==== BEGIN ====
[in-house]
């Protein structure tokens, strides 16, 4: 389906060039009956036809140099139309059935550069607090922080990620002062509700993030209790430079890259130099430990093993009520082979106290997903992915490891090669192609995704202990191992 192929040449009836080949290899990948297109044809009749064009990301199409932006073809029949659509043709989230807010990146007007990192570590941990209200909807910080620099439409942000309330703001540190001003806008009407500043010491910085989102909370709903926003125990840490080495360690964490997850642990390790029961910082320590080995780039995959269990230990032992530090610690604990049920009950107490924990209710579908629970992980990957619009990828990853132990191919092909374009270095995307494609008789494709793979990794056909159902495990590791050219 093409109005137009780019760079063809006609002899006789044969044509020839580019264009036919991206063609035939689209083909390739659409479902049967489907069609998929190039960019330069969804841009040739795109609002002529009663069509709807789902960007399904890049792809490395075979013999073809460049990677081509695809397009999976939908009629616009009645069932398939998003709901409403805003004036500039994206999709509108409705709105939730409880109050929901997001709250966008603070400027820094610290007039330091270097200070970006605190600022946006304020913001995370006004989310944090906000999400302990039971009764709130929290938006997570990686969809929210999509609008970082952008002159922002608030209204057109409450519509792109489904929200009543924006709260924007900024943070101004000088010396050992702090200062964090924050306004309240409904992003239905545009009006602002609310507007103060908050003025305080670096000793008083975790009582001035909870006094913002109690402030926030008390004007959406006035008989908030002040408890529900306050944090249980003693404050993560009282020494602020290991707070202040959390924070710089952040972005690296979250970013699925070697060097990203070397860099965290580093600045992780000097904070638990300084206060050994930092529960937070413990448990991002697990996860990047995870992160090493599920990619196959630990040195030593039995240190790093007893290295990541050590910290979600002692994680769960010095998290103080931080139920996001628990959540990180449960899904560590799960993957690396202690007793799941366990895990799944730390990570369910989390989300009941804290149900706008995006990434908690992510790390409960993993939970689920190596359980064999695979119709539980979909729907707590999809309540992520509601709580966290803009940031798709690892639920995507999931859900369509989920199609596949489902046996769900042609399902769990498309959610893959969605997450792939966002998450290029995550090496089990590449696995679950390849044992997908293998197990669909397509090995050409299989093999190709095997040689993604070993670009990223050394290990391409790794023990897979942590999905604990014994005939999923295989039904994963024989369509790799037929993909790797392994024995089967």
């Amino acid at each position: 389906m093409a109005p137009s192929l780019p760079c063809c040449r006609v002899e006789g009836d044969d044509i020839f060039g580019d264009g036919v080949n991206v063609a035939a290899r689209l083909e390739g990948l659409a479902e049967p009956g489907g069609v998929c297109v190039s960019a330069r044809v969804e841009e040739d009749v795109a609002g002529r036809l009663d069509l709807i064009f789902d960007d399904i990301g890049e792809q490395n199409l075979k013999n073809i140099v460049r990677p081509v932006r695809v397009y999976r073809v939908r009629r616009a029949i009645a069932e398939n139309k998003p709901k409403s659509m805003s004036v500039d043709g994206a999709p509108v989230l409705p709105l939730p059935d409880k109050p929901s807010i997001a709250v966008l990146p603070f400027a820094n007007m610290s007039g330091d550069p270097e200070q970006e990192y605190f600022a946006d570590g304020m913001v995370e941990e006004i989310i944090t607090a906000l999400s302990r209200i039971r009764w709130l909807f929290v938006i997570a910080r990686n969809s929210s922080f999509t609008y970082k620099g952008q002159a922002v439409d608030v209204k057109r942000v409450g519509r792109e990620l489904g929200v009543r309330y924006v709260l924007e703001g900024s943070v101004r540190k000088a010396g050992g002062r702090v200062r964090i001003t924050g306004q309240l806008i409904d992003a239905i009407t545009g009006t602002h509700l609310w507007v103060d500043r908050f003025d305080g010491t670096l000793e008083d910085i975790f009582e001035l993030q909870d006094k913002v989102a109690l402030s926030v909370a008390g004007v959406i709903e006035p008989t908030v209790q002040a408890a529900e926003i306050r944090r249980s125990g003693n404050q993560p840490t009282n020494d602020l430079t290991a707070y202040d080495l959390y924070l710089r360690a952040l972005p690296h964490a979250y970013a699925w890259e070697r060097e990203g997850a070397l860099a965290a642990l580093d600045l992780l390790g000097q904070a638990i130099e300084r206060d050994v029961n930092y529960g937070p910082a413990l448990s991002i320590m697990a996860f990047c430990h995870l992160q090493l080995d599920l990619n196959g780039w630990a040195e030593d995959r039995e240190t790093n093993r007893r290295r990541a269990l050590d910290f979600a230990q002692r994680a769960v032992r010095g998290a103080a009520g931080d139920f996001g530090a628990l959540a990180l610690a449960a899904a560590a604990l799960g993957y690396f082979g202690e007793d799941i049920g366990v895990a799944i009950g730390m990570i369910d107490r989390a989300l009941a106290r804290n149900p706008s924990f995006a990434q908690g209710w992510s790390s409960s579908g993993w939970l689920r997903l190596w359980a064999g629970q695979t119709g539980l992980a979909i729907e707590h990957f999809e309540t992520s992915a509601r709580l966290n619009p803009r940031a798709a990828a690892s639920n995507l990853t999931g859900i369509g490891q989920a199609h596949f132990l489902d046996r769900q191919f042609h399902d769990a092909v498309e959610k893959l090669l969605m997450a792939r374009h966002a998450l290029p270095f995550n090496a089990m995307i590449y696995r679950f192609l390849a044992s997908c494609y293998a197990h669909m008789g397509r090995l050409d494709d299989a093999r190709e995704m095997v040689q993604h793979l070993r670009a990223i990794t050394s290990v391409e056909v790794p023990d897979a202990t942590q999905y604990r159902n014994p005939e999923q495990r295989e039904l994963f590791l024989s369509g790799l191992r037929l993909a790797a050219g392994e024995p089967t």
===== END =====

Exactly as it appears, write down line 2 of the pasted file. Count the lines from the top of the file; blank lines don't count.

């Protein structure tokens, strides 16, 4: 389906060039009956036809140099139309059935550069607090922080990620002062509700993030209790430079890259130099430990093993009520082979106290997903992915490891090669192609995704202990191992 192929040449009836080949290899990948297109044809009749064009990301199409932006073809029949659509043709989230807010990146007007990192570590941990209200909807910080620099439409942000309330703001540190001003806008009407500043010491910085989102909370709903926003125990840490080495360690964490997850642990390790029961910082320590080995780039995959269990230990032992530090610690604990049920009950107490924990209710579908629970992980990957619009990828990853132990191919092909374009270095995307494609008789494709793979990794056909159902495990590791050219 093409109005137009780019760079063809006609002899006789044969044509020839580019264009036919991206063609035939689209083909390739659409479902049967489907069609998929190039960019330069969804841009040739795109609002002529009663069509709807789902960007399904890049792809490395075979013999073809460049990677081509695809397009999976939908009629616009009645069932398939998003709901409403805003004036500039994206999709509108409705709105939730409880109050929901997001709250966008603070400027820094610290007039330091270097200070970006605190600022946006304020913001995370006004989310944090906000999400302990039971009764709130929290938006997570990686969809929210999509609008970082952008002159922002608030209204057109409450519509792109489904929200009543924006709260924007900024943070101004000088010396050992702090200062964090924050306004309240409904992003239905545009009006602002609310507007103060908050003025305080670096000793008083975790009582001035909870006094913002109690402030926030008390004007959406006035008989908030002040408890529900306050944090249980003693404050993560009282020494602020290991707070202040959390924070710089952040972005690296979250970013699925070697060097990203070397860099965290580093600045992780000097904070638990300084206060050994930092529960937070413990448990991002697990996860990047995870992160090493599920990619196959630990040195030593039995240190790093007893290295990541050590910290979600002692994680769960010095998290103080931080139920996001628990959540990180449960899904560590799960993957690396202690007793799941366990895990799944730390990570369910989390989300009941804290149900706008995006990434908690992510790390409960993993939970689920190596359980064999695979119709539980979909729907707590999809309540992520509601709580966290803009940031798709690892639920995507999931859900369509989920199609596949489902046996769900042609399902769990498309959610893959969605997450792939966002998450290029995550090496089990590449696995679950390849044992997908293998197990669909397509090995050409299989093999190709095997040689993604070993670009990223050394290990391409790794023990897979942590999905604990014994005939999923295989039904994963024989369509790799037929993909790797392994024995089967």